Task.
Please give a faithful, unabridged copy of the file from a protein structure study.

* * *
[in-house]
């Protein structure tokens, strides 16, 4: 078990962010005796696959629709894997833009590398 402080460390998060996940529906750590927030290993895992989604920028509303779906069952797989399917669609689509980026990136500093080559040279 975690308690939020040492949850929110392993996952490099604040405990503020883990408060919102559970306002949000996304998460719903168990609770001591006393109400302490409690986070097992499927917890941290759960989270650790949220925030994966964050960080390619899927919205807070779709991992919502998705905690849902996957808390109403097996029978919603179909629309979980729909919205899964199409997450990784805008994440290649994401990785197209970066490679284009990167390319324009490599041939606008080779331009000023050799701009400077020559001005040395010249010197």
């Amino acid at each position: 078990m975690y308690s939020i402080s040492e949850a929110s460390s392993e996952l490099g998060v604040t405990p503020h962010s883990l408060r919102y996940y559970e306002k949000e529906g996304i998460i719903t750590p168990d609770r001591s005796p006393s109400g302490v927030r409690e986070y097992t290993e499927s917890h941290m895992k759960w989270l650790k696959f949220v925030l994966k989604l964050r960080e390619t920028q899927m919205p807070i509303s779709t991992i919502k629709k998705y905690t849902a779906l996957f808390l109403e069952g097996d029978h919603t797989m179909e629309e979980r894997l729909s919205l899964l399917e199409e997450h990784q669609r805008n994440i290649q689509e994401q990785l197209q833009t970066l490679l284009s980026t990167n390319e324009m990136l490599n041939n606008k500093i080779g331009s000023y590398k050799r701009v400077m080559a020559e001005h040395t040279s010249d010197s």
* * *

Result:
[in-house]
């Protein structure tokens, strides 16, 4: 078990962010005796696959629709894997833009590398 402080460390998060996940529906750590927030290993895992989604920028509303779906069952797989399917669609689509980026990136500093080559040279 975690308690939020040492949850929110392993996952490099604040405990503020883990408060919102559970306002949000996304998460719903168990609770001591006393109400302490409690986070097992499927917890941290759960989270650790949220925030994966964050960080390619899927919205807070779709991992919502998705905690849902996957808390109403097996029978919603179909629309979980729909919205899964199409997450990784805008994440290649994401990785197209970066490679284009990167390319324009490599041939606008080779331009000023050799701009400077020559001005040395010249010197």
């Amino acid at each position: 078990m975690y308690s939020i402080s040492e949850a929110s460390s392993e996952l490099g998060v604040t405990p503020h962010s883990l408060r919102y996940y559970e306002k949000e529906g996304i998460i719903t750590p168990d609770r001591s005796p006393s109400g302490v927030r409690e986070y097992t290993e499927s917890h941290m895992k759960w989270l650790k696959f949220v925030l994966k989604l964050r960080e390619t920028q899927m919205p807070i509303s779709t991992i919502k629709k998705y905690t849902a779906l996957f808390l109403e069952g097996d029978h919603t797989m179909e629309e979980r894997l729909s919205l899964l399917e199409e997450h990784q669609r805008n994440i290649q689509e994401q990785l197209q833009t970066l490679l284009s980026t990167n390319e324009m990136l490599n041939n606008k500093i080779g331009s000023y590398k050799r701009v400077m080559a020559e001005h040395t040279s010249d010197s």